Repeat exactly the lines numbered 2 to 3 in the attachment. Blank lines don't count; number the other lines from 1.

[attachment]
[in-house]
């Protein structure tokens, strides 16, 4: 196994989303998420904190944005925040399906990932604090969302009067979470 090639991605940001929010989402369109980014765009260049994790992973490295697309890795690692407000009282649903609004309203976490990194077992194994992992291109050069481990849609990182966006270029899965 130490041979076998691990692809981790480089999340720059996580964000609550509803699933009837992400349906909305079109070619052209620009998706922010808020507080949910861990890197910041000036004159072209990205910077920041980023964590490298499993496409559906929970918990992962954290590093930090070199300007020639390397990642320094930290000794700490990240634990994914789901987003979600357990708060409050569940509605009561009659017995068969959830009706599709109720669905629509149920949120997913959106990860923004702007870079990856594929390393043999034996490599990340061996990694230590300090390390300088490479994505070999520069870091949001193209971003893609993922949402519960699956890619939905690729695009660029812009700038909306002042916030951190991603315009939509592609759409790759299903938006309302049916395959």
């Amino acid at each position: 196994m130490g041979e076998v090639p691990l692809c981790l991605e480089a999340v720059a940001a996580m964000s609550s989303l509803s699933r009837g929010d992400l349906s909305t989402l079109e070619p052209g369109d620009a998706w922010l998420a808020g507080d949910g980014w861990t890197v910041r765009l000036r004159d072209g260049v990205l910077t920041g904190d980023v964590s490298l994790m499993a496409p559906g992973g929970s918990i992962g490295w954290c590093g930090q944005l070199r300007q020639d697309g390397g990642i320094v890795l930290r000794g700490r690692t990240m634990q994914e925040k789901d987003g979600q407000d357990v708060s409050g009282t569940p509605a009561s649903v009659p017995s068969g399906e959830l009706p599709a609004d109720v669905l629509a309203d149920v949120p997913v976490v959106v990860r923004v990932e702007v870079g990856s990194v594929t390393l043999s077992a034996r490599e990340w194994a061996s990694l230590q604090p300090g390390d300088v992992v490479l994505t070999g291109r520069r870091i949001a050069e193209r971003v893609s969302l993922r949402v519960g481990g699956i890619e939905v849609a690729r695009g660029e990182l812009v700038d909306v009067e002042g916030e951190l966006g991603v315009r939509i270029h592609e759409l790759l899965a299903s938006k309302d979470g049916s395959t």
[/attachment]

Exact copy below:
């Protein structure tokens, strides 16, 4: 196994989303998420904190944005925040399906990932604090969302009067979470 090639991605940001929010989402369109980014765009260049994790992973490295697309890795690692407000009282649903609004309203976490990194077992194994992992291109050069481990849609990182966006270029899965 130490041979076998691990692809981790480089999340720059996580964000609550509803699933009837992400349906909305079109070619052209620009998706922010808020507080949910861990890197910041000036004159072209990205910077920041980023964590490298499993496409559906929970918990992962954290590093930090070199300007020639390397990642320094930290000794700490990240634990994914789901987003979600357990708060409050569940509605009561009659017995068969959830009706599709109720669905629509149920949120997913959106990860923004702007870079990856594929390393043999034996490599990340061996990694230590300090390390300088490479994505070999520069870091949001193209971003893609993922949402519960699956890619939905690729695009660029812009700038909306002042916030951190991603315009939509592609759409790759299903938006309302049916395959």
């Amino acid at each position: 196994m130490g041979e076998v090639p691990l692809c981790l991605e480089a999340v720059a940001a996580m964000s609550s989303l509803s699933r009837g929010d992400l349906s909305t989402l079109e070619p052209g369109d620009a998706w922010l998420a808020g507080d949910g980014w861990t890197v910041r765009l000036r004159d072209g260049v990205l910077t920041g904190d980023v964590s490298l994790m499993a496409p559906g992973g929970s918990i992962g490295w954290c590093g930090q944005l070199r300007q020639d697309g390397g990642i320094v890795l930290r000794g700490r690692t990240m634990q994914e925040k789901d987003g979600q407000d357990v708060s409050g009282t569940p509605a009561s649903v009659p017995s068969g399906e959830l009706p599709a609004d109720v669905l629509a309203d149920v949120p997913v976490v959106v990860r923004v990932e702007v870079g990856s990194v594929t390393l043999s077992a034996r490599e990340w194994a061996s990694l230590q604090p300090g390390d300088v992992v490479l994505t070999g291109r520069r870091i949001a050069e193209r971003v893609s969302l993922r949402v519960g481990g699956i890619e939905v849609a690729r695009g660029e990182l812009v700038d909306v009067e002042g916030e951190l966006g991603v315009r939509i270029h592609e759409l790759l899965a299903s938006k309302d979470g049916s395959t």